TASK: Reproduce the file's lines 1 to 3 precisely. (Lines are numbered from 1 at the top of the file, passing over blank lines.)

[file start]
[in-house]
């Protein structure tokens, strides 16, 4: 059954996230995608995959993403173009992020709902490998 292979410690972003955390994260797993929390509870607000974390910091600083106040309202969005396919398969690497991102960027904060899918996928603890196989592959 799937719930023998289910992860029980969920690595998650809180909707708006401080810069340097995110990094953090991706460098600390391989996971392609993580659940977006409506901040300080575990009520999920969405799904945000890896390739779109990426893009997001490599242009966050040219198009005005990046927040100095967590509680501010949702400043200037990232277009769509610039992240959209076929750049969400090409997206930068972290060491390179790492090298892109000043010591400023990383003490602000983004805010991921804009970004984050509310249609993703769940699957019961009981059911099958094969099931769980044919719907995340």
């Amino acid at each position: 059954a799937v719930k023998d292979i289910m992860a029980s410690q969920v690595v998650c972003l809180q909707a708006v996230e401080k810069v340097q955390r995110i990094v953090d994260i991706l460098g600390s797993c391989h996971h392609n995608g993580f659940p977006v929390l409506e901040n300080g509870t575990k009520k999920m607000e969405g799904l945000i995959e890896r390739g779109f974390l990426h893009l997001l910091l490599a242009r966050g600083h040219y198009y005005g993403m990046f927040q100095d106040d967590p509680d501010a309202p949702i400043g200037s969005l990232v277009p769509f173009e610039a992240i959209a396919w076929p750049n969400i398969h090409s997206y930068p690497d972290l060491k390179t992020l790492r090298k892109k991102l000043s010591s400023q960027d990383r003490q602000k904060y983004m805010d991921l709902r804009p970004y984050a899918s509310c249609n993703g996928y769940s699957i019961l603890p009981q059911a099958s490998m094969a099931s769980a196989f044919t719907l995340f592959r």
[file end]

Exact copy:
[in-house]
């Protein structure tokens, strides 16, 4: 059954996230995608995959993403173009992020709902490998 292979410690972003955390994260797993929390509870607000974390910091600083106040309202969005396919398969690497991102960027904060899918996928603890196989592959 799937719930023998289910992860029980969920690595998650809180909707708006401080810069340097995110990094953090991706460098600390391989996971392609993580659940977006409506901040300080575990009520999920969405799904945000890896390739779109990426893009997001490599242009966050040219198009005005990046927040100095967590509680501010949702400043200037990232277009769509610039992240959209076929750049969400090409997206930068972290060491390179790492090298892109000043010591400023990383003490602000983004805010991921804009970004984050509310249609993703769940699957019961009981059911099958094969099931769980044919719907995340």
């Amino acid at each position: 059954a799937v719930k023998d292979i289910m992860a029980s410690q969920v690595v998650c972003l809180q909707a708006v996230e401080k810069v340097q955390r995110i990094v953090d994260i991706l460098g600390s797993c391989h996971h392609n995608g993580f659940p977006v929390l409506e901040n300080g509870t575990k009520k999920m607000e969405g799904l945000i995959e890896r390739g779109f974390l990426h893009l997001l910091l490599a242009r966050g600083h040219y198009y005005g993403m990046f927040q100095d106040d967590p509680d501010a309202p949702i400043g200037s969005l990232v277009p769509f173009e610039a992240i959209a396919w076929p750049n969400i398969h090409s997206y930068p690497d972290l060491k390179t992020l790492r090298k892109k991102l000043s010591s400023q960027d990383r003490q602000k904060y983004m805010d991921l709902r804009p970004y984050a899918s509310c249609n993703g996928y769940s699957i019961l603890p009981q059911a099958s490998m094969a099931s769980a196989f044919t719907l995340f592959r």